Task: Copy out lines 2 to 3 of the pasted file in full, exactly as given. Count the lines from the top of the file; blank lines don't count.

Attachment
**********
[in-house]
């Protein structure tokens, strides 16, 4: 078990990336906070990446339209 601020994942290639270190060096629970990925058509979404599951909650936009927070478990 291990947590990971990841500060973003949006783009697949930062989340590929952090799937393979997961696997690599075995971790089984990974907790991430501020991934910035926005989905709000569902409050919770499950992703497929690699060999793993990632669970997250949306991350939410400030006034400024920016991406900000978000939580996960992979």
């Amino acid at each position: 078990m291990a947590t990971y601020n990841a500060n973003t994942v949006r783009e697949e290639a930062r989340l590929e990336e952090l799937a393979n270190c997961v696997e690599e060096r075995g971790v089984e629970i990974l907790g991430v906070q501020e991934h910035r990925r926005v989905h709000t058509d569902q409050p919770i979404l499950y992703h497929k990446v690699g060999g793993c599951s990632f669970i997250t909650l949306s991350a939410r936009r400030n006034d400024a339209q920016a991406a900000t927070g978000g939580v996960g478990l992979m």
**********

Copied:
């Protein structure tokens, strides 16, 4: 078990990336906070990446339209 601020994942290639270190060096629970990925058509979404599951909650936009927070478990 291990947590990971990841500060973003949006783009697949930062989340590929952090799937393979997961696997690599075995971790089984990974907790991430501020991934910035926005989905709000569902409050919770499950992703497929690699060999793993990632669970997250949306991350939410400030006034400024920016991406900000978000939580996960992979």
């Amino acid at each position: 078990m291990a947590t990971y601020n990841a500060n973003t994942v949006r783009e697949e290639a930062r989340l590929e990336e952090l799937a393979n270190c997961v696997e690599e060096r075995g971790v089984e629970i990974l907790g991430v906070q501020e991934h910035r990925r926005v989905h709000t058509d569902q409050p919770i979404l499950y992703h497929k990446v690699g060999g793993c599951s990632f669970i997250t909650l949306s991350a939410r936009r400030n006034d400024a339209q920016a991406a900000t927070g978000g939580v996960g478990l992979m």